Primary Enforcement Seat Belt Laws

There were 36,096 motor vehicle crash fatalities on U.S. roads in 2019.  Among passenger vehicle occupant fatalities that year, almost half, (47 percent) were unrestrained when restraint use was known.  For passengers that survived fatal crashes in 2019, just 14 percent were unrestrained.  Seat belt use, reinforced by effective safety belt laws, is a proven lifesaver.

All states except one have seat belt use laws, but only 34 states (AL, AK, AR, CA, CT, DE, FL, GA, HI, IL, IN, IA, KS, KY, LA, ME, MD, MI, MN, MS, NJ, NM, NY, NC, OK, OR, RI, SC, TN, TX, UT, WA, WV and WI) and the District of Columbia have primary enforcement of their belt laws, and 30 states (AL, AZ, AR, CO, CT, FL, GA, ID, IA, KS, MD, MA, MI, MO, MT, NE, NV, NH, NJ, NC, ND, OH, OK, PA, SD, TN, VT, VA, WV, WY) do not have primary enforcement laws for rear seat belts.  In states with primary enforcement, law officers may ticket a non-belt user when they see a violation of the seat belt law. With secondary enforcement laws, officers may issue a citation only after stopping the vehicle for another traffic infraction.

Primary enforcement laws are much more effective in increasing the use of seat belts.  Seat belt use is higher in states with primary enforcement laws compared to those with secondary enforcement laws or without seat belt laws.  Experience in a number of States indicates that usage rates rise from 10-15 percentage points when primary laws are passed.  Primary enforcement is important not only for raising adult safety belt use, but also for increasing the number of children who are protected by occupant restraints.  In 2015, children under the age of eight, being driven by a belted driver had a higher belt use rate (92 percent) than children being driven by an unbelted driver (70 percent).

Seat Belt Facts

  • Lap-shoulder belts, when used, reduce the risk of fatal injury to front seat car occupants by 45 percent and the risk of moderate-to-critical injuries by 50%. For light truck occupants, seat belts reduce the risk of fatal injury by 60 percent and moderate-to-critical injury by 65 percent.
  • Nationwide seat belts saved an estimated 13,941 lives age five and older in 2013. An additional 2,804 lives could have been saved if all passenger vehicle occupants had worn seat belts.
  • The NHTSA recently estimated that needless deaths and injuries that result from non-use of seat belts cost society more than $10 billion annually in medical care, lost productivity and other injury related costs.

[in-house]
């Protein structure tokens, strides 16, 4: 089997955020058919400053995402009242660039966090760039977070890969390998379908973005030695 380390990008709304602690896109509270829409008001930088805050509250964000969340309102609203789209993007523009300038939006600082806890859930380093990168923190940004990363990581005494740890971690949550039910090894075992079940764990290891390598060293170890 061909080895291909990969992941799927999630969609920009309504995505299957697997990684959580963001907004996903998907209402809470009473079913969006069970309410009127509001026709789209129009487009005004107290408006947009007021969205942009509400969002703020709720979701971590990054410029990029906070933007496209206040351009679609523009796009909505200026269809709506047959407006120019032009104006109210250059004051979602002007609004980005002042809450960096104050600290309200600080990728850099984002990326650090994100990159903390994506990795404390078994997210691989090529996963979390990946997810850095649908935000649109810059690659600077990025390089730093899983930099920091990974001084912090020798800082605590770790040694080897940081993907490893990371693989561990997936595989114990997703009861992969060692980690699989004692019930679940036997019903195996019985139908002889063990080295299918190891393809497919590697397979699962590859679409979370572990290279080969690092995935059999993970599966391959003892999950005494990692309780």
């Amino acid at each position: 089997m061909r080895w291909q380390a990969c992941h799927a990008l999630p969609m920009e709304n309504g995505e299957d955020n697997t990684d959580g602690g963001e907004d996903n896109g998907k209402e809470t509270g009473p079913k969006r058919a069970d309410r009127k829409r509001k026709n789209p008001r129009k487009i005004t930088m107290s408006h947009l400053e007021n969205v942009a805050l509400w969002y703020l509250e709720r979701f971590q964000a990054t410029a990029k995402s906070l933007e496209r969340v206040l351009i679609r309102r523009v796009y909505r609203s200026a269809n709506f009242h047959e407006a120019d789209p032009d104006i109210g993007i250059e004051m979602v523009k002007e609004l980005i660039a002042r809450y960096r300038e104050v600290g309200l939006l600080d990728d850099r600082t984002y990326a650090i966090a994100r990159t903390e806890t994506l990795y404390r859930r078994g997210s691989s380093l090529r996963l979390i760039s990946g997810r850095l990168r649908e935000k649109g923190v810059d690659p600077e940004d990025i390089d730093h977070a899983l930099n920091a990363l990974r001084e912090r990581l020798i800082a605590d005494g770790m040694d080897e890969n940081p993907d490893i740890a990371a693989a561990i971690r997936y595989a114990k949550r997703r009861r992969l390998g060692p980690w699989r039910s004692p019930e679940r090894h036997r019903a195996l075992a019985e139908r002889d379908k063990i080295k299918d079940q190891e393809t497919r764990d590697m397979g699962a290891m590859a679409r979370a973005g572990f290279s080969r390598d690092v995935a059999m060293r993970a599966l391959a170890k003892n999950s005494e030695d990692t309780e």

• Since 1975, over $1 trillion in economic costs have been saved due to seat belt use.
  • In 2015, there were 171 passenger vehicle occupant fatalities among children age one to three and of those, where restraint use was known, 28 percent were totally unrestrained.
  • The average inpatient costs for crash victims who don’t use seat belts are 55 percent higher than for those who use them.
  • Regarding personal choice and individual rights in relation to highway safety laws, the U.S. District Court for Massachusetts held in a decision affirmed by the U.S. Supreme Court that , “…from the moment of injury, society picks the person up off the highway; delivers him to a municipal hospital and municipal doctors; provides him with unemployment compensation if, after recovery, he cannot replace his lost job; and, if the injury causes disability, may assume the responsibility for his and his family’s continued subsistence.”

Primary Enforcement Law Facts

  • States that have passed a primary enforcement law have seen dramatic increases in belt use rates. In 2015, states with primary enforcement seat belt laws had a use rate of 92 percent, while states with secondary enforcement laws or without seat belt laws had a seat belt use rate of 83 percent.
  • It is critical that states pass primary enforcement seat belt laws covering all seating positions, including the rear seat. In 2015, among front-seat passengers where restraint use was known, 47 percent were unrestrained, compared to 56 percent known unrestrained in the back-seat.
  • If every state with a secondary seat belt law upgraded to primary enforcement, about 1,000 lives and $4 billion (2005 US$) in crash costs could be saved every year.
  • Minnesota changed its seat belt law to primary enforcement in 2009 and the state’s Department of Public Safety found that the upgrade resulted in higher seat belt use and fewer unbelted deaths. The state saw its seatbelt usage rate jump to nearly 93 percent from 87 percent and a drop in unbelted deaths from 150 fatalities in 2008 to 120 deaths in 2011.
  • In 2009, Wisconsin upgraded its seat belt law to primary enforcement and the state’s Department of Transportation determined that Wisconsin’s seat belt use rate increased to nearly 80 percent in 2011, an upgrade of eight percent. As of 2015, the belt use rate has increased to 88.4 percent.

For a full list of citations, please download our Primary Enforcement Seat Belt Law Fact Sheet.